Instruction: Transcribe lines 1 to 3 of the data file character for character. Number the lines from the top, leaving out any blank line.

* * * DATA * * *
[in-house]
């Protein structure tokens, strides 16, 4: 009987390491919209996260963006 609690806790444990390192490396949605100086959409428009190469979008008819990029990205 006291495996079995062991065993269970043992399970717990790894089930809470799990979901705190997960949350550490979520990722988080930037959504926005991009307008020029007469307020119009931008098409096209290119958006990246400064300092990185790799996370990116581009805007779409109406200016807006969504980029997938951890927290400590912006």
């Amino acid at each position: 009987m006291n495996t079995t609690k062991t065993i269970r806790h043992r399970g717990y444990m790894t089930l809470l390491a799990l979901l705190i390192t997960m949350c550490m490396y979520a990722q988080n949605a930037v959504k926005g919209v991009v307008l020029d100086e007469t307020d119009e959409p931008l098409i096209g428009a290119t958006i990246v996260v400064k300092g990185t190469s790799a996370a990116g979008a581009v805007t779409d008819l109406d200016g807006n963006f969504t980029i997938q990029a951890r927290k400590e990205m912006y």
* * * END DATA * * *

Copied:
[in-house]
């Protein structure tokens, strides 16, 4: 009987390491919209996260963006 609690806790444990390192490396949605100086959409428009190469979008008819990029990205 006291495996079995062991065993269970043992399970717990790894089930809470799990979901705190997960949350550490979520990722988080930037959504926005991009307008020029007469307020119009931008098409096209290119958006990246400064300092990185790799996370990116581009805007779409109406200016807006969504980029997938951890927290400590912006």
């Amino acid at each position: 009987m006291n495996t079995t609690k062991t065993i269970r806790h043992r399970g717990y444990m790894t089930l809470l390491a799990l979901l705190i390192t997960m949350c550490m490396y979520a990722q988080n949605a930037v959504k926005g919209v991009v307008l020029d100086e007469t307020d119009e959409p931008l098409i096209g428009a290119t958006i990246v996260v400064k300092g990185t190469s790799a996370a990116g979008a581009v805007t779409d008819l109406d200016g807006n963006f969504t980029i997938q990029a951890r927290k400590e990205m912006y």